One of the most vital areas of the global environment is the human population, and globalization has had, and continues to have, a major impact on our brothers and sisters, the human resource. While the correlation between globalization and technology is evident enough, it is important to further investigate sub-correlations that have made globalization possible in order to impact the population of human resources within the environment (at the hands of capitalism); the sub-correlation of technology.
“The introduction of the telegraph in 1837, the telephone in 1876, the
wireless in 1895, the aeroplane in 1903, the television in 1926, the
liquid-fuelled rocket in 1927, the coaxial cable in the 1930s, and the digital
computer in 1946 were all key events in the period of incipient globalization”,
and these archaic examples do not even begin to describe the economic
technological boom of the past fifty years . While it is accepted that
“technological innovations have provided much of the infrastructure for
globalization”; the focus of technology and globalization usually applies
praiseworthy credit to the developments in computer technologies,
telecommunication fields, and shipping methods as positive reinforcements into
the structure of globalization.
So how does technology influence globalization’s impact on the global human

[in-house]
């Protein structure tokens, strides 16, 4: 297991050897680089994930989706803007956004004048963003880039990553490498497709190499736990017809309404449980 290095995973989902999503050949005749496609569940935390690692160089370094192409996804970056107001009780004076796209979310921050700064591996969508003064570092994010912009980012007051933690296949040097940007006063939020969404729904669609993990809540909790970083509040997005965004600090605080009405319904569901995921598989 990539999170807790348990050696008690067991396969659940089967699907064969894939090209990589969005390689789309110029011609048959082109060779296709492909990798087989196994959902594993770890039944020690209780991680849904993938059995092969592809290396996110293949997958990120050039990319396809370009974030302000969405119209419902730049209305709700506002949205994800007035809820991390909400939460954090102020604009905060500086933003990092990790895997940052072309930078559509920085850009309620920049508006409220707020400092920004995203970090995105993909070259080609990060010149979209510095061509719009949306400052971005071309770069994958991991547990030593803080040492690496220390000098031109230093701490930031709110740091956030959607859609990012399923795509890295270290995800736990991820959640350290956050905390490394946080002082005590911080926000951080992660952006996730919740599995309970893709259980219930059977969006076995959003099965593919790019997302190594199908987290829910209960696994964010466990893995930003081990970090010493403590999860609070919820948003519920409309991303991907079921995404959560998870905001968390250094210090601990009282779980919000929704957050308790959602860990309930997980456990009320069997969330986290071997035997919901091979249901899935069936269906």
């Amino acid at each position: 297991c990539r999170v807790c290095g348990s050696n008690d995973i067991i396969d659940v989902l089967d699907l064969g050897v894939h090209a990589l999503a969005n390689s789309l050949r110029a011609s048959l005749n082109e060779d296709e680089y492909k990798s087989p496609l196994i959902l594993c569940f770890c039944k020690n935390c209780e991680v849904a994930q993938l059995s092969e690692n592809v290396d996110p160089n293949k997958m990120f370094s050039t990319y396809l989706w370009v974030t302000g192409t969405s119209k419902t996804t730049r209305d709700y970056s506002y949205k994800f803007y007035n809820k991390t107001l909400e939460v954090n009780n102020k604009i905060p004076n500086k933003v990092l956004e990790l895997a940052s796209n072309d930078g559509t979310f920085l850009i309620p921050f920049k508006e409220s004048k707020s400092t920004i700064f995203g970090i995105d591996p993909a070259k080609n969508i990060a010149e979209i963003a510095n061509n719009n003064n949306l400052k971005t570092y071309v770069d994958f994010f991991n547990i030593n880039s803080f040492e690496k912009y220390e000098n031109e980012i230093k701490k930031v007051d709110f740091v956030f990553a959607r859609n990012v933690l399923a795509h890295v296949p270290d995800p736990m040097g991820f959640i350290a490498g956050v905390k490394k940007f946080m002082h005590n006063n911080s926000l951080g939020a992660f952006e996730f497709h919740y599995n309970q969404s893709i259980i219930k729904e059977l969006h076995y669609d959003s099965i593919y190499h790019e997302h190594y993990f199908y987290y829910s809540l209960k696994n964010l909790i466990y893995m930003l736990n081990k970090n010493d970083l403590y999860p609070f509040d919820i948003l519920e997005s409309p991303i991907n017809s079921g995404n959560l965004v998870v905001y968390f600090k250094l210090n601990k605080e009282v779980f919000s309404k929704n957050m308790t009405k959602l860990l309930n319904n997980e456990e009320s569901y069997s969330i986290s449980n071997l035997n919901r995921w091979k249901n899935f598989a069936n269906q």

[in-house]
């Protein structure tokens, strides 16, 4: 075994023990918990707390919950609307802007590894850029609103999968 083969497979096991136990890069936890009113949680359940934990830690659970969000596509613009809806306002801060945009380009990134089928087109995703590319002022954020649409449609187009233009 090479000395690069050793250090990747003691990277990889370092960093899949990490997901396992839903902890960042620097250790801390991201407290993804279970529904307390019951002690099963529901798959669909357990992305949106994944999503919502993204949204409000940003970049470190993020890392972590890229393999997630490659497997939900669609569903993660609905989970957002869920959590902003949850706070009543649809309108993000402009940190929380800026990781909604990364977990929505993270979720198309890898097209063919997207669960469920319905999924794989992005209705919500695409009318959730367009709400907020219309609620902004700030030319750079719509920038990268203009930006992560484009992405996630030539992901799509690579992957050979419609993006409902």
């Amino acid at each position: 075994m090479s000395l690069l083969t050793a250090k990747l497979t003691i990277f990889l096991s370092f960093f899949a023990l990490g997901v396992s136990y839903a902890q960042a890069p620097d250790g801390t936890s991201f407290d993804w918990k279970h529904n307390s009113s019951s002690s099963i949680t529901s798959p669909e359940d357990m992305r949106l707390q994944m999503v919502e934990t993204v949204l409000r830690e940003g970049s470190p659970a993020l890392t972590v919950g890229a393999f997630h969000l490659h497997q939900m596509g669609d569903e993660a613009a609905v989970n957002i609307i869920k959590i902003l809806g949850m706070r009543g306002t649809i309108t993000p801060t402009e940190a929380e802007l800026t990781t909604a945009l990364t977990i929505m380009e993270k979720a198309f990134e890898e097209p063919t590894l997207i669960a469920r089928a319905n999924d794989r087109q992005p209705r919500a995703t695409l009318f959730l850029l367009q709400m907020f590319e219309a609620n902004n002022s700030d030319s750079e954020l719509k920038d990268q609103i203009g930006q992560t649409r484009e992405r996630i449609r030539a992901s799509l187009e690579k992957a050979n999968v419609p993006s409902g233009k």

population (the environments most precious resource)? Most students of
international and domestic politics understand that the general rule of
capitalism is that capital is needed to generate capital. Evolution stages in
technological advancements greatly impact capitalist societies, whether globally
or domestically, and in turn impacts the human resources that generate capital
production and profits. One historical example of this impact was the industrial
revolution in the United States and the economic divide between the North, where
new industrial production technology was greatest, and the South, where
agricultural production still dominated. The result of the new stage of
industrial technology reduced the mandatory requirements of human labor, and can
be argued to have made domestic slavery an outdated mode of capitalist
production. Considering new technologies that reduce the requirement of human
labor against a continuously growing human population under global capitalism
where capital generally becomes consolidated under a small ownership group, it
is only natural to see the end result of economic inequality among the human
population (domestically within state borders or globally).
 Scholte, Jan. Globalization : A Critical Introduction. New York, NY, USA:
Palgrave Macmillan, 2000. p 100.
[2} Scholte, Jan. Globalization : A Critical Introduction. New York, NY, USA:
Palgrave Macmillan, 2000. p 101.